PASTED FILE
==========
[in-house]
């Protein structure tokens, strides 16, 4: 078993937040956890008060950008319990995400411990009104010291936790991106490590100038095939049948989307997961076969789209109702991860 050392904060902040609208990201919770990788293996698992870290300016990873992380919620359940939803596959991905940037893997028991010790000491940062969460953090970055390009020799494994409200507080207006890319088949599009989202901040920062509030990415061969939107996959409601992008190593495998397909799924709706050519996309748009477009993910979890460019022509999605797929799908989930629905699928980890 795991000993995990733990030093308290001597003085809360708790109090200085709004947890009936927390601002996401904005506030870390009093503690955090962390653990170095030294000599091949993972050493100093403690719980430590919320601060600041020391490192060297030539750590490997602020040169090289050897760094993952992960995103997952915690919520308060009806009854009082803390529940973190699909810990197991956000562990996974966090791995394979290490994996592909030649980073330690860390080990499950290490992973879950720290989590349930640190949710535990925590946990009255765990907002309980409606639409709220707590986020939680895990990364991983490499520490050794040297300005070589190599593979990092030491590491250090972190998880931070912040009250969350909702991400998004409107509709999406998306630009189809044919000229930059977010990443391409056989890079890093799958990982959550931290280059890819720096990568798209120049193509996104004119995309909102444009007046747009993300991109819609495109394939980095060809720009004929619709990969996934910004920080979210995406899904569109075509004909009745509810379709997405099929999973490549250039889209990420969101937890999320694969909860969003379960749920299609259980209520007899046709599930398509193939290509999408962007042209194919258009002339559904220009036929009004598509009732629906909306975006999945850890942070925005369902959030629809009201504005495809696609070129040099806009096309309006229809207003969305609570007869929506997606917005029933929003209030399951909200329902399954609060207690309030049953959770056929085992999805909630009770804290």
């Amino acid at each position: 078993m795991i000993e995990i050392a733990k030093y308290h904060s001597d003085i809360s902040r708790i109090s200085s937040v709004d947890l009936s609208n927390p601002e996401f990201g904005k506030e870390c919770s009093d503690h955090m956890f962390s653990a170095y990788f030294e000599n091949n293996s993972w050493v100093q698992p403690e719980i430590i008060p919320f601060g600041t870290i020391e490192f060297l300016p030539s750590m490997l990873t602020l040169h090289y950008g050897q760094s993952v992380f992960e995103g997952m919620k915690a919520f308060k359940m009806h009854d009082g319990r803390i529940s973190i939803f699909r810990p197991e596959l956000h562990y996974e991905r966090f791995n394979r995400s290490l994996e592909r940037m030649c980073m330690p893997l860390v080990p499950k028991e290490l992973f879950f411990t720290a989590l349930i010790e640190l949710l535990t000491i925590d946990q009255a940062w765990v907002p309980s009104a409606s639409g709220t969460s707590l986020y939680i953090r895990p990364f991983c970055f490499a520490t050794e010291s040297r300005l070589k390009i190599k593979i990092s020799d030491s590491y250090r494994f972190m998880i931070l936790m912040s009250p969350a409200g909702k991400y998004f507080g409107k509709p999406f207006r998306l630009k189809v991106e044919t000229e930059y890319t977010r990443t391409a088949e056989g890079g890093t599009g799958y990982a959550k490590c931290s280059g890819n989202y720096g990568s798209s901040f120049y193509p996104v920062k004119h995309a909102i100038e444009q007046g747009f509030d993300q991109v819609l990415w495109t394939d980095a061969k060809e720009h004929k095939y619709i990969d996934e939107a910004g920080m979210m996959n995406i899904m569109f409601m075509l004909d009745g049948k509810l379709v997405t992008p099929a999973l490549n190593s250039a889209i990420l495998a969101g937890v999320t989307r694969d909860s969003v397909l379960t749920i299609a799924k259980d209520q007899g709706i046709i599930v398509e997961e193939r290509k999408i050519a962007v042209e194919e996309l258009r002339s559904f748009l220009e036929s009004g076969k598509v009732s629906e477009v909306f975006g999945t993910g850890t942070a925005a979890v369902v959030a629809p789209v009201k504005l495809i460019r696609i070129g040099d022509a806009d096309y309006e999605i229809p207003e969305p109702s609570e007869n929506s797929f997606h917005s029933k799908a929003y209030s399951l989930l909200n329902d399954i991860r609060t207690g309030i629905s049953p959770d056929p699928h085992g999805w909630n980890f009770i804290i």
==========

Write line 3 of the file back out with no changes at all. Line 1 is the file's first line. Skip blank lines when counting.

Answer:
């Amino acid at each position: 078993m795991i000993e995990i050392a733990k030093y308290h904060s001597d003085i809360s902040r708790i109090s200085s937040v709004d947890l009936s609208n927390p601002e996401f990201g904005k506030e870390c919770s009093d503690h955090m956890f962390s653990a170095y990788f030294e000599n091949n293996s993972w050493v100093q698992p403690e719980i430590i008060p919320f601060g600041t870290i020391e490192f060297l300016p030539s750590m490997l990873t602020l040169h090289y950008g050897q760094s993952v992380f992960e995103g997952m919620k915690a919520f308060k359940m009806h009854d009082g319990r803390i529940s973190i939803f699909r810990p197991e596959l956000h562990y996974e991905r966090f791995n394979r995400s290490l994996e592909r940037m030649c980073m330690p893997l860390v080990p499950k028991e290490l992973f879950f411990t720290a989590l349930i010790e640190l949710l535990t000491i925590d946990q009255a940062w765990v907002p309980s009104a409606s639409g709220t969460s707590l986020y939680i953090r895990p990364f991983c970055f490499a520490t050794e010291s040297r300005l070589k390009i190599k593979i990092s020799d030491s590491y250090r494994f972190m998880i931070l936790m912040s009250p969350a409200g909702k991400y998004f507080g409107k509709p999406f207006r998306l630009k189809v991106e044919t000229e930059y890319t977010r990443t391409a088949e056989g890079g890093t599009g799958y990982a959550k490590c931290s280059g890819n989202y720096g990568s798209s901040f120049y193509p996104v920062k004119h995309a909102i100038e444009q007046g747009f509030d993300q991109v819609l990415w495109t394939d980095a061969k060809e720009h004929k095939y619709i990969d996934e939107a910004g920080m979210m996959n995406i899904m569109f409601m075509l004909d009745g049948k509810l379709v997405t992008p099929a999973l490549n190593s250039a889209i990420l495998a969101g937890v999320t989307r694969d909860s969003v397909l379960t749920i299609a799924k259980d209520q007899g709706i046709i599930v398509e997961e193939r290509k999408i050519a962007v042209e194919e996309l258009r002339s559904f748009l220009e036929s009004g076969k598509v009732s629906e477009v909306f975006g999945t993910g850890t942070a925005a979890v369902v959030a629809p789209v009201k504005l495809i460019r696609i070129g040099d022509a806009d096309y309006e999605i229809p207003e969305p109702s609570e007869n929506s797929f997606h917005s029933k799908a929003y209030s399951l989930l909200n329902d399954i991860r609060t207690g309030i629905s049953p959770d056929p699928h085992g999805w909630n980890f009770i804290i």